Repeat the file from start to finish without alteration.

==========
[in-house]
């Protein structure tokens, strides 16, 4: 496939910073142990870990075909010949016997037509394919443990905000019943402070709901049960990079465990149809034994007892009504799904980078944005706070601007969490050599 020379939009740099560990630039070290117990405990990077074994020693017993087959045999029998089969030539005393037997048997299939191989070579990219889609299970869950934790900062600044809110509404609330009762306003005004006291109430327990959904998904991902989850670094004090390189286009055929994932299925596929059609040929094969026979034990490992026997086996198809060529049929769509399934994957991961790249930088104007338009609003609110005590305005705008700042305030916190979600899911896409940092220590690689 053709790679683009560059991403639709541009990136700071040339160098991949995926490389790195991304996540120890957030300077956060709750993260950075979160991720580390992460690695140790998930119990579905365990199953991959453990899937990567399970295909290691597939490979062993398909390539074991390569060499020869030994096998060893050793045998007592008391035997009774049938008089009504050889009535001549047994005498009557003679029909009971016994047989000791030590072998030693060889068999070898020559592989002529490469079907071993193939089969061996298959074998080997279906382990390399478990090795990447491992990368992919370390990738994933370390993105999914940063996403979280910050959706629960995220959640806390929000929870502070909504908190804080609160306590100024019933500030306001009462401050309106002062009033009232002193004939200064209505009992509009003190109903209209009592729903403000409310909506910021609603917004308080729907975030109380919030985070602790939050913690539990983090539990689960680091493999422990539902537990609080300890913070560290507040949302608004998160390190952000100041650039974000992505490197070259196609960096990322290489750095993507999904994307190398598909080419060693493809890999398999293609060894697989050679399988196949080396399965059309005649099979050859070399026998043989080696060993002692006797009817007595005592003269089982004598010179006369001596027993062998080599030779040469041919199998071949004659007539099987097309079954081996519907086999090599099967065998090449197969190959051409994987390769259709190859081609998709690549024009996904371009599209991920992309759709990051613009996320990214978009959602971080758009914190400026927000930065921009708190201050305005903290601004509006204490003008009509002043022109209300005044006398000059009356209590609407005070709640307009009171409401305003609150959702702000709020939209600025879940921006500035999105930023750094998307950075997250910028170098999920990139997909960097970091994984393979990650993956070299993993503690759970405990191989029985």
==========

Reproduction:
[in-house]
């Protein structure tokens, strides 16, 4: 496939910073142990870990075909010949016997037509394919443990905000019943402070709901049960990079465990149809034994007892009504799904980078944005706070601007969490050599 020379939009740099560990630039070290117990405990990077074994020693017993087959045999029998089969030539005393037997048997299939191989070579990219889609299970869950934790900062600044809110509404609330009762306003005004006291109430327990959904998904991902989850670094004090390189286009055929994932299925596929059609040929094969026979034990490992026997086996198809060529049929769509399934994957991961790249930088104007338009609003609110005590305005705008700042305030916190979600899911896409940092220590690689 053709790679683009560059991403639709541009990136700071040339160098991949995926490389790195991304996540120890957030300077956060709750993260950075979160991720580390992460690695140790998930119990579905365990199953991959453990899937990567399970295909290691597939490979062993398909390539074991390569060499020869030994096998060893050793045998007592008391035997009774049938008089009504050889009535001549047994005498009557003679029909009971016994047989000791030590072998030693060889068999070898020559592989002529490469079907071993193939089969061996298959074998080997279906382990390399478990090795990447491992990368992919370390990738994933370390993105999914940063996403979280910050959706629960995220959640806390929000929870502070909504908190804080609160306590100024019933500030306001009462401050309106002062009033009232002193004939200064209505009992509009003190109903209209009592729903403000409310909506910021609603917004308080729907975030109380919030985070602790939050913690539990983090539990689960680091493999422990539902537990609080300890913070560290507040949302608004998160390190952000100041650039974000992505490197070259196609960096990322290489750095993507999904994307190398598909080419060693493809890999398999293609060894697989050679399988196949080396399965059309005649099979050859070399026998043989080696060993002692006797009817007595005592003269089982004598010179006369001596027993062998080599030779040469041919199998071949004659007539099987097309079954081996519907086999090599099967065998090449197969190959051409994987390769259709190859081609998709690549024009996904371009599209991920992309759709990051613009996320990214978009959602971080758009914190400026927000930065921009708190201050305005903290601004509006204490003008009509002043022109209300005044006398000059009356209590609407005070709640307009009171409401305003609150959702702000709020939209600025879940921006500035999105930023750094998307950075997250910028170098999920990139997909960097970091994984393979990650993956070299993993503690759970405990191989029985």